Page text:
well-defined In mathematics Mathematics (from Greek: ) includes the study of such topics as numbers (arithmetic and number theory), formulas and related structures (algebra), shapes and spaces in which they are contained (geometry), and quantities and t ...
.Jacobson (2009), p. 50.

# Example

Consider the permutation ''σ'' of the set which turns the initial arrangement 12345 into 34521. It can be obtained by three transpositions: first exchange the numbers 2 and 4, then exchange 1 and 5, and finally exchange 3 and 5. This shows that the given permutation ''σ'' is odd. Following the method of the Permutation#Cycle_notation, cycle notation article, this could be written, composing from left to right, as : $\sigma=\begin1&2&3&4&5\\ 3&4&5&2&1\end = \begin1&3&5\end \begin2&4\end = \begin1&3\end \begin3&5\end \begin2&4\end .$ There are many other ways of writing ''σ'' as a functional composition, composition of transpositions, for instance :, but it is impossible to write it as a product of an even number of transpositions.

# Properties

The identity permutation is an even permutation. An even permutation can be obtained as the composition of an even and odd numbers, even number and only an even number of exchanges (called transposition (mathematics), transpositions) of two elements, while an odd permutation can be obtained by (only) an odd number of transpositions. The following rules follow directly from the corresponding rules about addition of integers: * the composition of two even permutations is even * the composition of two odd permutations is even * the composition of an odd and an even permutation is odd From these it follows that * the inverse of every even permutation is even * the inverse of every odd permutation is odd Considering the
symmetric group In abstract algebra In algebra, which is a broad division of mathematics, abstract algebra (occasionally called modern algebra) is the study of algebraic structures. Algebraic structures include group (mathematics), groups, ring (mathemati ...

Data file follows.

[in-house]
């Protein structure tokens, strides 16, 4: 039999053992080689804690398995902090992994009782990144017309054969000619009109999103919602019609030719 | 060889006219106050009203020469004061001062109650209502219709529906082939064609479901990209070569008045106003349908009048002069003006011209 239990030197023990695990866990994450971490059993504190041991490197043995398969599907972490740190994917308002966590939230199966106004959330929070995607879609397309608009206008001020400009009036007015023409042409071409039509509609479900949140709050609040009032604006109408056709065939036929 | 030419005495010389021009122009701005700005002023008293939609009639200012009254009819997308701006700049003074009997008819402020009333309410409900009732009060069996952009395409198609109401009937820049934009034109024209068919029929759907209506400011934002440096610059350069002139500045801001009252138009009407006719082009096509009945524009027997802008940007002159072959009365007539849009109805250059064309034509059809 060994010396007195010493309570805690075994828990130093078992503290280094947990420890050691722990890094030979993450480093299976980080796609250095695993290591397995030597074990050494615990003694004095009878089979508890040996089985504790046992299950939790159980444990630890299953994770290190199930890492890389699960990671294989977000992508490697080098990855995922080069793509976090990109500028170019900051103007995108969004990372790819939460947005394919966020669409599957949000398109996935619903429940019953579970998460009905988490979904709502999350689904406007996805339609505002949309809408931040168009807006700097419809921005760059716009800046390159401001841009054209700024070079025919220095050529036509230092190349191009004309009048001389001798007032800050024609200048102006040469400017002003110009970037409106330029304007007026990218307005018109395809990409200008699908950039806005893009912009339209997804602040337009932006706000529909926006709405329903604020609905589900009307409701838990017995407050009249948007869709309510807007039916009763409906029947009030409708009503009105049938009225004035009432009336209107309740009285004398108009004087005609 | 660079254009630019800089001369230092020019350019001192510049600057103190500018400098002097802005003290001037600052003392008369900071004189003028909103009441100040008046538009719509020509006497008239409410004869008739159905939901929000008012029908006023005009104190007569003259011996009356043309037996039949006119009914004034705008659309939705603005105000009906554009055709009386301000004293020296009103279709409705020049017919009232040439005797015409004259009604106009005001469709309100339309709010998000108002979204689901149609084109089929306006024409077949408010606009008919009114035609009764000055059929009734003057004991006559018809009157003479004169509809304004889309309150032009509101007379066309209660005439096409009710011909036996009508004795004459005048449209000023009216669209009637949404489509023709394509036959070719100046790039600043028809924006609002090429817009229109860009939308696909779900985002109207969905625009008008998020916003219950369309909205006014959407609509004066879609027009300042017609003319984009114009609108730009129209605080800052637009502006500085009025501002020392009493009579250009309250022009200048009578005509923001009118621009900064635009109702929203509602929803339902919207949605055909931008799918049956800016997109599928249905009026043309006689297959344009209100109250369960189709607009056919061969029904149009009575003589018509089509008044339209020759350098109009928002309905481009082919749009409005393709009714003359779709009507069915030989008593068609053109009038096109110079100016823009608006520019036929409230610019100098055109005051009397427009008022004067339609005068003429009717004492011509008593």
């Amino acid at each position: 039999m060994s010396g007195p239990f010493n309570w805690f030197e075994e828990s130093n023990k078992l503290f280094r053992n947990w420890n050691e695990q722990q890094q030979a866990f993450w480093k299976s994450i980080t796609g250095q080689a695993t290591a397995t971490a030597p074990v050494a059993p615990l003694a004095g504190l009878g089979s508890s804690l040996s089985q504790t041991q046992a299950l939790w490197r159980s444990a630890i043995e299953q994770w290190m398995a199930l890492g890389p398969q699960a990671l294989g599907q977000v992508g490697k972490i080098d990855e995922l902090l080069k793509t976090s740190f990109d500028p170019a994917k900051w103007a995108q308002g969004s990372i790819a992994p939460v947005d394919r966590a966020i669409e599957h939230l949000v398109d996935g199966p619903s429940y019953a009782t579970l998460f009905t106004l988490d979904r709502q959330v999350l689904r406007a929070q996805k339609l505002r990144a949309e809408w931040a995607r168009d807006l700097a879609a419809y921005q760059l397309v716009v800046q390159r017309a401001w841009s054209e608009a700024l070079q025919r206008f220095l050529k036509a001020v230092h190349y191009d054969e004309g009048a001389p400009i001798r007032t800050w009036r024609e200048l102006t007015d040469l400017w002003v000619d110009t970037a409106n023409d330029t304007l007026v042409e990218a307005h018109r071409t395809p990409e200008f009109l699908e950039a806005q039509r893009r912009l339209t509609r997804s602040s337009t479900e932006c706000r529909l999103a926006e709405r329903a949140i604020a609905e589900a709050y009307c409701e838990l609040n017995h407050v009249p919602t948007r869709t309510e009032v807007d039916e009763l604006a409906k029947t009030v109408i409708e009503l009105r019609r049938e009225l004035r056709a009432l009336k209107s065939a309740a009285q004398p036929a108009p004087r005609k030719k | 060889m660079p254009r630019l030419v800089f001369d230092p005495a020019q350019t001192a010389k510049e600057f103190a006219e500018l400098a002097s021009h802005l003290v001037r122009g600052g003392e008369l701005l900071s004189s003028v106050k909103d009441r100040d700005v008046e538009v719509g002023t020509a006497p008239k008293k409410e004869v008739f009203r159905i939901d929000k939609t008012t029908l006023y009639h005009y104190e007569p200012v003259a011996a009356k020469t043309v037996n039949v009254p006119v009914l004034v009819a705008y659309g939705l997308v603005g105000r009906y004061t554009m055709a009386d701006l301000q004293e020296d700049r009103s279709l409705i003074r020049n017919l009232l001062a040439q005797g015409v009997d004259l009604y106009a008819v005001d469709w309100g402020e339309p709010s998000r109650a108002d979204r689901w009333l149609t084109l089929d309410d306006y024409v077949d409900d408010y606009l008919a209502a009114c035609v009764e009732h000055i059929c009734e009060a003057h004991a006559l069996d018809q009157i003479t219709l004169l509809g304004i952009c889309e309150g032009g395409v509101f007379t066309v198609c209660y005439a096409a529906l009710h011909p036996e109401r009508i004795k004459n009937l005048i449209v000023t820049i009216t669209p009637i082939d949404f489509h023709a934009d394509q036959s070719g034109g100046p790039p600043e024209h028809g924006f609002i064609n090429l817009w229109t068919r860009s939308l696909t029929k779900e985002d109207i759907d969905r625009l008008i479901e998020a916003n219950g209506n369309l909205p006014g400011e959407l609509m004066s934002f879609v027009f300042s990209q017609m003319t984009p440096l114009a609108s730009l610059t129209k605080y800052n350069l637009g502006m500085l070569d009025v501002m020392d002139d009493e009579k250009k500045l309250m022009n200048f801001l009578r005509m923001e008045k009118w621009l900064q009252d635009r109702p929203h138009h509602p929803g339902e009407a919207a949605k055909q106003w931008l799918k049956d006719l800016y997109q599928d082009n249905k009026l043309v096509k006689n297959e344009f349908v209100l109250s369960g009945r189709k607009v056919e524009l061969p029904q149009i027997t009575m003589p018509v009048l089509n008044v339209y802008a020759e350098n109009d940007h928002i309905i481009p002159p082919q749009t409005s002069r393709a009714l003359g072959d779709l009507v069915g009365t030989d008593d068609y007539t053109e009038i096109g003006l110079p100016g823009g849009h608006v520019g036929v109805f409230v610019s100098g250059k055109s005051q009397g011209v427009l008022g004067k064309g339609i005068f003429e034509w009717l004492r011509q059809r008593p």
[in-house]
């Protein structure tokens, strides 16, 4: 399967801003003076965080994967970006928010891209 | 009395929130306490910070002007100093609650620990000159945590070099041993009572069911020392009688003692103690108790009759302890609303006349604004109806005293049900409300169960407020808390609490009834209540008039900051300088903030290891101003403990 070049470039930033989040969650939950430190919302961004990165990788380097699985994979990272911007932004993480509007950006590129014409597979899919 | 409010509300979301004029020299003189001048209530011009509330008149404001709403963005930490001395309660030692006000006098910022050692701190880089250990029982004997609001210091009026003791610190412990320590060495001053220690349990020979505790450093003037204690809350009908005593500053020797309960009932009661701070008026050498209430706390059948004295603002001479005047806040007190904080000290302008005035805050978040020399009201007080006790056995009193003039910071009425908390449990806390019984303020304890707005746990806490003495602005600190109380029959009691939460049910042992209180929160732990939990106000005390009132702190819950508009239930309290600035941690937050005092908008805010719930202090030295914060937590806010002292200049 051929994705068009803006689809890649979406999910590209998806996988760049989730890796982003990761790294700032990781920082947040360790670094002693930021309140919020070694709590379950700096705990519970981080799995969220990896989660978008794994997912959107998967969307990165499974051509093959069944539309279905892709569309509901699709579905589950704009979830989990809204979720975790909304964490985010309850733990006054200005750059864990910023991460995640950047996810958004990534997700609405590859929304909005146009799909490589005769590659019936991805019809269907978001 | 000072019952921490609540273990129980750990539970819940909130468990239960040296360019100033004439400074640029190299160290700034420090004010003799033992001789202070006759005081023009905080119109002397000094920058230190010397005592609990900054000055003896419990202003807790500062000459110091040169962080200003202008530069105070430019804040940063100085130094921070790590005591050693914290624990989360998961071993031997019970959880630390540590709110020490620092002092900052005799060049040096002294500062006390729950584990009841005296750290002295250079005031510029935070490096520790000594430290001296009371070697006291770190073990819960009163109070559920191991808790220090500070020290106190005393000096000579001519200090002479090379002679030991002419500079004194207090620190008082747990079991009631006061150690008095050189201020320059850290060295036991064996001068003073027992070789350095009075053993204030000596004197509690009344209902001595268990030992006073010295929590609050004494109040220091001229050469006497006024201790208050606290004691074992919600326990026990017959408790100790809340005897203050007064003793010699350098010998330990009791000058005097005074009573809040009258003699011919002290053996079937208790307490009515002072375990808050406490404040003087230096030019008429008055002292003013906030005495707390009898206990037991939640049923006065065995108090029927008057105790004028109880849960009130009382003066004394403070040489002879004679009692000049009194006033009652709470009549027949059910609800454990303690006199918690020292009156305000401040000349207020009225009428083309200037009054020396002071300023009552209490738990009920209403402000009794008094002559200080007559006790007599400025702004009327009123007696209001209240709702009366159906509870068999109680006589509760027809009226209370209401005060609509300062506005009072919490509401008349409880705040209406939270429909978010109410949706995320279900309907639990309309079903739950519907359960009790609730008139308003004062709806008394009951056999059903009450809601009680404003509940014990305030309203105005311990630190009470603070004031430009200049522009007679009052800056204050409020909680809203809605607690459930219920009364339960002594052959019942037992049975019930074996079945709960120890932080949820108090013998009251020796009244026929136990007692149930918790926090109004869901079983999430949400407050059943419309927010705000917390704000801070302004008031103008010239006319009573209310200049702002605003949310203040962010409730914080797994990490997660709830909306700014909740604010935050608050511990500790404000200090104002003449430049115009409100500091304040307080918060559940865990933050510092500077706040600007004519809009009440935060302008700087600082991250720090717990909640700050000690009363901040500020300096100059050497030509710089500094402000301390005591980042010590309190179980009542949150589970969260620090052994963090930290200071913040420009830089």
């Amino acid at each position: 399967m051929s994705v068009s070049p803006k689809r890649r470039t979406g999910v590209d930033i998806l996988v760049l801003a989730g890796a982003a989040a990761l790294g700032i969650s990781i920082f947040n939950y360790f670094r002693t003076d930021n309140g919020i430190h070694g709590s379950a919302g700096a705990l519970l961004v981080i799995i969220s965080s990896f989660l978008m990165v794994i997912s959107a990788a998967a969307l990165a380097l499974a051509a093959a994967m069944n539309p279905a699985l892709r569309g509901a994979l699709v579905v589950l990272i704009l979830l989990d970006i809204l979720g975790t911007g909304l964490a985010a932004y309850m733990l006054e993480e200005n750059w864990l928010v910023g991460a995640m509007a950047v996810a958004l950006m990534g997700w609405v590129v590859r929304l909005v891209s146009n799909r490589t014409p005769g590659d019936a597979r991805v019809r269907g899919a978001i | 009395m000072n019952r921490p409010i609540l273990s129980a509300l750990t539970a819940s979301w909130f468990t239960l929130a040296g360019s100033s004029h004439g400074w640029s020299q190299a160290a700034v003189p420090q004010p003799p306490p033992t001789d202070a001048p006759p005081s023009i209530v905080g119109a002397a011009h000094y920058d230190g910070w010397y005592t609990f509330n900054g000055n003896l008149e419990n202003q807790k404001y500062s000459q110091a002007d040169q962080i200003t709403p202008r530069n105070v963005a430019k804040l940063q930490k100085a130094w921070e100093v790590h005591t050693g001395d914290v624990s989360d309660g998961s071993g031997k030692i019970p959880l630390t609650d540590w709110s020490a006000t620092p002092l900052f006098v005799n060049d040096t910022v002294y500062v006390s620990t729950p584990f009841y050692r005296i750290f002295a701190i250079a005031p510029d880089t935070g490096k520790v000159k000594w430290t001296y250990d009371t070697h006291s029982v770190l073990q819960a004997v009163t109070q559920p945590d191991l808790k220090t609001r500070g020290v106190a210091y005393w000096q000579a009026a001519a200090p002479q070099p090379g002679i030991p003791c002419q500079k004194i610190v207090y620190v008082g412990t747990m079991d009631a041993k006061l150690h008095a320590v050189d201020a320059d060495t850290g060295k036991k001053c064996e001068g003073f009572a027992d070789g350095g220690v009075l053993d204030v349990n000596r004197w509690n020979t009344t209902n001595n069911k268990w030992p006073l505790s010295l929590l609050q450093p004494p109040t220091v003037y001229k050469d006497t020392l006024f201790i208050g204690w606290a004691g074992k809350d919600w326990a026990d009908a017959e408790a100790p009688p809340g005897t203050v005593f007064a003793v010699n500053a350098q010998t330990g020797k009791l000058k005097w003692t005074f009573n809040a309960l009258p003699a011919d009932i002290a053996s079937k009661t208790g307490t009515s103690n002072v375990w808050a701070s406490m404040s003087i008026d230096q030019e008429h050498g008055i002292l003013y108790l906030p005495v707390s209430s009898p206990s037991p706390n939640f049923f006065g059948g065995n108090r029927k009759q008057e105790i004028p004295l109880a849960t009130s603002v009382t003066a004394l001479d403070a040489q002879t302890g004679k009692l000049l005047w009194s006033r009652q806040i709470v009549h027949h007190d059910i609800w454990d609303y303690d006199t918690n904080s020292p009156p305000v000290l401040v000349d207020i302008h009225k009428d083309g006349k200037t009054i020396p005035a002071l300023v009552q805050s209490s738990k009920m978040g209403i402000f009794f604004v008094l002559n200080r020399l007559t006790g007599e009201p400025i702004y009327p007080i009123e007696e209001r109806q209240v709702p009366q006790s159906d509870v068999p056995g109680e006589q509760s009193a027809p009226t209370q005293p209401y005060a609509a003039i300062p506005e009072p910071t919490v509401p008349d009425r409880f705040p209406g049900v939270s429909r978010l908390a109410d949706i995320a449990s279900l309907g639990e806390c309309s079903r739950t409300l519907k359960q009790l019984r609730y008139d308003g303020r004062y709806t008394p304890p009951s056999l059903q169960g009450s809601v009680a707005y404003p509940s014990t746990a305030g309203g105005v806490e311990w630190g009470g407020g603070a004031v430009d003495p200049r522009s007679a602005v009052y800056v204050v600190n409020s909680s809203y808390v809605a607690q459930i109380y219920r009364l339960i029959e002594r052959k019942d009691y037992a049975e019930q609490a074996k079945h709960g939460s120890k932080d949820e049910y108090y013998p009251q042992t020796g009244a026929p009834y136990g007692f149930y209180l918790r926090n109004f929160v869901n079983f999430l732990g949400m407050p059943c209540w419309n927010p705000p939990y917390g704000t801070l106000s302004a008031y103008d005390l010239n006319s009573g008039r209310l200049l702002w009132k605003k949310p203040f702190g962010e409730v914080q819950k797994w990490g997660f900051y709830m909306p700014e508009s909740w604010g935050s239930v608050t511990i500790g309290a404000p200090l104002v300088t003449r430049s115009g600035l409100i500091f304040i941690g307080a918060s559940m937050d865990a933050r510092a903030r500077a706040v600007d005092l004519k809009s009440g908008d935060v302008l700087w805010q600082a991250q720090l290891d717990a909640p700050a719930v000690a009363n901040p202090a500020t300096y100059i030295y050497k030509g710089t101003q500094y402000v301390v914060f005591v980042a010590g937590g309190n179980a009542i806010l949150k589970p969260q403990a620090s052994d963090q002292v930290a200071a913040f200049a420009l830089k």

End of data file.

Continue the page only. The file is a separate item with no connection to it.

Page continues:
S''n'' of all permutations of the set , we can conclude that the map : that assigns to every permutation its signature is a group homomorphism. Furthermore, we see that the even permutations form a subgroup of S''n''. This is the alternating group on ''n'' letters, denoted by A''n''.Jacobson (2009), p. 51. It is the Kernel (algebra), kernel of the homomorphism sgn. The odd permutations cannot form a subgroup, since the composite of two odd permutations is even, but they form a coset of A''n'' (in S''n'').Meijer & Bauer (2004), [ p. 72] If , then there are just as many even permutations in S''n'' as there are odd ones; consequently, A''n'' contains factorial, ''n''!/2 permutations. (The reason is that if ''σ'' is even then is odd, and if ''σ'' is odd then is even, and these two maps are inverse to each other.) A cyclic permutation, cycle is even if and only if its length is odd. This follows from formulas like :$\left(a\ b\ c\ d\ e\right)=\left(d\ e\right)\left(c\ e\right)\left(b\ e\right)\left(a\ e\right)\text\left(a\ b\right)\left(b\ c\right)\left(c\ d\right)\left(d\ e\right).$ In practice, in order to determine whether a given permutation is even or odd, one writes the permutation as a product of disjoint cycles. The permutation is odd if and only if this factorization contains an odd number of even-length cycles. Another method for determining whether a given permutation is even or odd is to construct the corresponding permutation matrix and compute its determinant. The value of the determinant is the same as the parity of the permutation. Every permutation of odd order (group theory), order must be even. The permutation in A4 shows that the converse is not true in general.